Be Friendly On The Day
If there's one thing that working in retail has taught me, it's that it can be easy to forget your manners when dealing with the general public. People can be abrupt. They can be rude. But they won't give you their money if you don't exhibit some form of politeness.
During a car boot sale, almost every person you encounter will try to haggle with you. If you're not willing to entertain them, you stand the chance of losing sales. It's OK to say no but at least be prepared to lower your prices on the day. You also need to remember that not everyone will have the correct change. Car boot sale attendees will often carry notes so it's up to you to ensure you have at least £20 in various coins.
There are a number of other things you can do to make people's days that little bit easier. Having a stash of plastic bags in your car can help people who buy awkwardly-shaped items. And don't forget to bring either paper or bubble wrap to protect any breakables.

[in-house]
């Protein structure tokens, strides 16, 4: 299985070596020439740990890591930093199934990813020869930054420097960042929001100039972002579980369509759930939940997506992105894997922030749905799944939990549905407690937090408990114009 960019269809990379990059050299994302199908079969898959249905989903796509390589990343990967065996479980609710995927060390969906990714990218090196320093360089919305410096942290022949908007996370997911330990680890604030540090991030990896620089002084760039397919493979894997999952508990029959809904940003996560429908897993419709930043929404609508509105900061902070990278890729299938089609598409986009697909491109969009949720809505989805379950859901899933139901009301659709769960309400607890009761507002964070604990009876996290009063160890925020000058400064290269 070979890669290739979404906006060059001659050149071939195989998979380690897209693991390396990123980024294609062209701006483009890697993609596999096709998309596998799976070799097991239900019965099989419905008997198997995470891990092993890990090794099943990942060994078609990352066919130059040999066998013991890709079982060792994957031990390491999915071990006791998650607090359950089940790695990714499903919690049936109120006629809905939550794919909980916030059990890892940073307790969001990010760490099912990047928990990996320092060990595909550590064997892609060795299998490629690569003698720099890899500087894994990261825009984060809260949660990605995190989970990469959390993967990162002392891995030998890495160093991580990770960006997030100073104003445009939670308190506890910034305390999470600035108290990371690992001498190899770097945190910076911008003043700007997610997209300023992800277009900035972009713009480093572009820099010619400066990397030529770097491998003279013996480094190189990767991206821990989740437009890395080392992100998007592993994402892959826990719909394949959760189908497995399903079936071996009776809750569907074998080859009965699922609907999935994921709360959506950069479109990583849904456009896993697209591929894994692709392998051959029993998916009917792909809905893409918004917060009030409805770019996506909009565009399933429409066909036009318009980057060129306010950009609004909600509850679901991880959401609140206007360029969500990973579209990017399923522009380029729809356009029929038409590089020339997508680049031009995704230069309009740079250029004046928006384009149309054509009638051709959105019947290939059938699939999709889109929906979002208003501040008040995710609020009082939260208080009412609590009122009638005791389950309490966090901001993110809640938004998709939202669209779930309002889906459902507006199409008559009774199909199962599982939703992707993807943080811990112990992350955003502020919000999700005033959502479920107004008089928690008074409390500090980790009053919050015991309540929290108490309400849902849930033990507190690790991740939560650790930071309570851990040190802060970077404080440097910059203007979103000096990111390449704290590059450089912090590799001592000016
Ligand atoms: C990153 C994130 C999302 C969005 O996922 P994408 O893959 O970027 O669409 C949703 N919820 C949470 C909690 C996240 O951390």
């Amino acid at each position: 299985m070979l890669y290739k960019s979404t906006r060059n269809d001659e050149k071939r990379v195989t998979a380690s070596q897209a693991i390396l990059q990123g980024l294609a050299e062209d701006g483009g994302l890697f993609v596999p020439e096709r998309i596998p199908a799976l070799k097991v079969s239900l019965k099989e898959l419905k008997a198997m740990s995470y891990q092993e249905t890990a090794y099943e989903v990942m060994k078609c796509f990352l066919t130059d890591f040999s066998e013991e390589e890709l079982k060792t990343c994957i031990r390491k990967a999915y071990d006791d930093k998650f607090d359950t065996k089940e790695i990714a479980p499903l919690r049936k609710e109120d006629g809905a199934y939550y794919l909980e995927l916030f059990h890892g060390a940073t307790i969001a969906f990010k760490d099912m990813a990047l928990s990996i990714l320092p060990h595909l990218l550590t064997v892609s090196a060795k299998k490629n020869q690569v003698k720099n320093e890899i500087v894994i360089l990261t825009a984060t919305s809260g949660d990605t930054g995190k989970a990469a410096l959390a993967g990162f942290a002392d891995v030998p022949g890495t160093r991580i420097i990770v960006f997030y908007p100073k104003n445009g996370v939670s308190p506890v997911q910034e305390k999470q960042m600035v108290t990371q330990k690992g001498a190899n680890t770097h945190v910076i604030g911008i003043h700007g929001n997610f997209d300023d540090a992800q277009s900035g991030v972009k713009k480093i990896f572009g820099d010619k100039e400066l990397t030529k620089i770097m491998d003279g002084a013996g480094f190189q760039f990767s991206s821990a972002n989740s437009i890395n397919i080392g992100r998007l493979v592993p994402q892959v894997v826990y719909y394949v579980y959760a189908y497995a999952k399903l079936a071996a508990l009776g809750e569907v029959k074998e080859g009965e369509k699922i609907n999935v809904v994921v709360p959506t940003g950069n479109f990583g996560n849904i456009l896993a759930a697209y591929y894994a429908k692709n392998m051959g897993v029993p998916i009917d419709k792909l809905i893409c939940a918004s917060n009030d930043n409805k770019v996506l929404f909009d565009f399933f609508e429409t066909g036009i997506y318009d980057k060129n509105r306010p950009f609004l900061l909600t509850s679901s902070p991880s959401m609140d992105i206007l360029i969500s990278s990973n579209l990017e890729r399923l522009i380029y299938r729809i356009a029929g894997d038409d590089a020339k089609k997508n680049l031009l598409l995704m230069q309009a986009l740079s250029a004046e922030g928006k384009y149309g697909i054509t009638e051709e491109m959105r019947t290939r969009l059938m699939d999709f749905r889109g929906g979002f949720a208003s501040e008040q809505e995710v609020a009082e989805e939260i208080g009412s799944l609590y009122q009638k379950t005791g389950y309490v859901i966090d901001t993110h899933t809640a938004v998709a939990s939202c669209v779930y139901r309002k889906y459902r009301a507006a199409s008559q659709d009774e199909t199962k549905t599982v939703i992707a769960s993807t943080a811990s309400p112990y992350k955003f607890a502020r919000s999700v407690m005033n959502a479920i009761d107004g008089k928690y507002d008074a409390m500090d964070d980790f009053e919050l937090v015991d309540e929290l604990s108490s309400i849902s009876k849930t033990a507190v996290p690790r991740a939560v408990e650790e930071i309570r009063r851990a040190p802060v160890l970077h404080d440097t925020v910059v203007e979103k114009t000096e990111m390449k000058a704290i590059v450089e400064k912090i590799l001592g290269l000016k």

If someone asks you a question about something you're selling, engage them in conversation. Find out what their interests are and see if there's anything you can sell alongside what they're already perusing. Do they like vinyls? Try offering your vintage record player too. Have they told you they're into a specific genre of film? Guide them towards your wide selection of books in the same area. You get the idea.
Oh, and remember that you don't have to do it alone. Car boot sales can often be like letting animals out of the zoo. Full of hordes of people all clamouring for a bargain, it can be overwhelming as a solo seller. So why not invite a friend to help you navigate the environment.
Read and remember these tips to supplement your income with a car boot sale here and there. In no time, you'll be a pro seller ready to pass your wisdom onto those less fortunate souls.